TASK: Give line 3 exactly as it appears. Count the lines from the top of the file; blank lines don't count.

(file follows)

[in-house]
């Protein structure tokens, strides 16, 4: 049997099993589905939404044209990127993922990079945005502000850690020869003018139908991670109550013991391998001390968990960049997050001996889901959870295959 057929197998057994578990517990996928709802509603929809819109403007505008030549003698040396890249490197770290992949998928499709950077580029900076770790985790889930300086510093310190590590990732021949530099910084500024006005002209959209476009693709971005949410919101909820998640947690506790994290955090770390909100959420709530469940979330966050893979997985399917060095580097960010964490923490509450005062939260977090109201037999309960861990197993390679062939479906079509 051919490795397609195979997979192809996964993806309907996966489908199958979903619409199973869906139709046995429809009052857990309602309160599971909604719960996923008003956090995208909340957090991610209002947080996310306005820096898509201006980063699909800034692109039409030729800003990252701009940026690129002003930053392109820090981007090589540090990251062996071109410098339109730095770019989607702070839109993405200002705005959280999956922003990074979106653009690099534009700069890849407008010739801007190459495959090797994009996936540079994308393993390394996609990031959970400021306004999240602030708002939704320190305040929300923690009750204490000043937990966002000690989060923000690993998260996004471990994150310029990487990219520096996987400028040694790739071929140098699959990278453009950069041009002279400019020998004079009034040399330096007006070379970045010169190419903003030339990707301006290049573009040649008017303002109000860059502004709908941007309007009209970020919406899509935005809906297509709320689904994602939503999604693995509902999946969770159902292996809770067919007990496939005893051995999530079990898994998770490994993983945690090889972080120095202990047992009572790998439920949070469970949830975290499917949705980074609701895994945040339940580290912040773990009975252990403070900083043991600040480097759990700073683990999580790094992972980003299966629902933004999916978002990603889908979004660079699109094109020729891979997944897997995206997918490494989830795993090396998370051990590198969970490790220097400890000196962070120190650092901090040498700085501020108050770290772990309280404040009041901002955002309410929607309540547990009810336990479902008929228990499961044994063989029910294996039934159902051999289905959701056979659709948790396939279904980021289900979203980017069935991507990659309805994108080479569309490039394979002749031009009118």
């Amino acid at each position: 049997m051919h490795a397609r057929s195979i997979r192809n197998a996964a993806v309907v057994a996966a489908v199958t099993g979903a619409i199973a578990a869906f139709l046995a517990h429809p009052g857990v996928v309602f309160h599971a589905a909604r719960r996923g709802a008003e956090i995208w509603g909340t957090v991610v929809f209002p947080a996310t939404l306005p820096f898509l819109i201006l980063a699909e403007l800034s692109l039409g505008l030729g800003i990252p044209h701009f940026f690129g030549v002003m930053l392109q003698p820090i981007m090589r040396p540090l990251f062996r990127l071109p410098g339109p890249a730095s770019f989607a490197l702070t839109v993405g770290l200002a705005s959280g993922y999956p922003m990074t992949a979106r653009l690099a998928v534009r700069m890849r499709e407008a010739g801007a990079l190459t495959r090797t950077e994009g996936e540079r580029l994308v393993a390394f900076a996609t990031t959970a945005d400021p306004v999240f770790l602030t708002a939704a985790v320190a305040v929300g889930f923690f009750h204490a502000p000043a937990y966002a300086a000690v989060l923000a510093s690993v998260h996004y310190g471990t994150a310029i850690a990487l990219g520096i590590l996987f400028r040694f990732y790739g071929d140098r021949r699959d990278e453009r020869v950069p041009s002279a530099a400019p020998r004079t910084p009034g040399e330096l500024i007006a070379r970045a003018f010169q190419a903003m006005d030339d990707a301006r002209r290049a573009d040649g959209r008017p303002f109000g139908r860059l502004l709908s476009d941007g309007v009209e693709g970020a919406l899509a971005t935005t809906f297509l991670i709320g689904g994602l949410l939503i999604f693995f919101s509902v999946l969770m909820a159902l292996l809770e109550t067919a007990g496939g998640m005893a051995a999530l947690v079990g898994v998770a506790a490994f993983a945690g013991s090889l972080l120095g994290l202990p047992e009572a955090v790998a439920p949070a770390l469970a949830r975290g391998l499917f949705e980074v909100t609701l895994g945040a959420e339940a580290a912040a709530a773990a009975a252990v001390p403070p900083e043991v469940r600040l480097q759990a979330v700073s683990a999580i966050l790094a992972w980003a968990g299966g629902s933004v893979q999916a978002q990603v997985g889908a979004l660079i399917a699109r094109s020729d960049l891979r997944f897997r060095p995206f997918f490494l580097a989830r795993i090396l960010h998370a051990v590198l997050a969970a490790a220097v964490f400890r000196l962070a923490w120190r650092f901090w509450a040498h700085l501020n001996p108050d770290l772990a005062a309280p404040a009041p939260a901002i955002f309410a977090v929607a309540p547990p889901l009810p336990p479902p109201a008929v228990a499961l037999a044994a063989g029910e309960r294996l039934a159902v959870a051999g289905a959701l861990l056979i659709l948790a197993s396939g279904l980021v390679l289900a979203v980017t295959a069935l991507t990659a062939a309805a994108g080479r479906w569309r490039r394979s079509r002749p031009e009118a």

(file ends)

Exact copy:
């Amino acid at each position: 049997m051919h490795a397609r057929s195979i997979r192809n197998a996964a993806v309907v057994a996966a489908v199958t099993g979903a619409i199973a578990a869906f139709l046995a517990h429809p009052g857990v996928v309602f309160h599971a589905a909604r719960r996923g709802a008003e956090i995208w509603g909340t957090v991610v929809f209002p947080a996310t939404l306005p820096f898509l819109i201006l980063a699909e403007l800034s692109l039409g505008l030729g800003i990252p044209h701009f940026f690129g030549v002003m930053l392109q003698p820090i981007m090589r040396p540090l990251f062996r990127l071109p410098g339109p890249a730095s770019f989607a490197l702070t839109v993405g770290l200002a705005s959280g993922y999956p922003m990074t992949a979106r653009l690099a998928v534009r700069m890849r499709e407008a010739g801007a990079l190459t495959r090797t950077e994009g996936e540079r580029l994308v393993a390394f900076a996609t990031t959970a945005d400021p306004v999240f770790l602030t708002a939704a985790v320190a305040v929300g889930f923690f009750h204490a502000p000043a937990y966002a300086a000690v989060l923000a510093s690993v998260h996004y310190g471990t994150a310029i850690a990487l990219g520096i590590l996987f400028r040694f990732y790739g071929d140098r021949r699959d990278e453009r020869v950069p041009s002279a530099a400019p020998r004079t910084p009034g040399e330096l500024i007006a070379r970045a003018f010169q190419a903003m006005d030339d990707a301006r002209r290049a573009d040649g959209r008017p303002f109000g139908r860059l502004l709908s476009d941007g309007v009209e693709g970020a919406l899509a971005t935005t809906f297509l991670i709320g689904g994602l949410l939503i999604f693995f919101s509902v999946l969770m909820a159902l292996l809770e109550t067919a007990g496939g998640m005893a051995a999530l947690v079990g898994v998770a506790a490994f993983a945690g013991s090889l972080l120095g994290l202990p047992e009572a955090v790998a439920p949070a770390l469970a949830r975290g391998l499917f949705e980074v909100t609701l895994g945040a959420e339940a580290a912040a709530a773990a009975a252990v001390p403070p900083e043991v469940r600040l480097q759990a979330v700073s683990a999580i966050l790094a992972w980003a968990g299966g629902s933004v893979q999916a978002q990603v997985g889908a979004l660079i399917a699109r094109s020729d960049l891979r997944f897997r060095p995206f997918f490494l580097a989830r795993i090396l960010h998370a051990v590198l997050a969970a490790a220097v964490f400890r000196l962070a923490w120190r650092f901090w509450a040498h700085l501020n001996p108050d770290l772990a005062a309280p404040a009041p939260a901002i955002f309410a977090v929607a309540p547990p889901l009810p336990p479902p109201a008929v228990a499961l037999a044994a063989g029910e309960r294996l039934a159902v959870a051999g289905a959701l861990l056979i659709l948790a197993s396939g279904l980021v390679l289900a979203v980017t295959a069935l991507t990659a062939a309805a994108g080479r479906w569309r490039r394979s079509r002749p031009e009118a």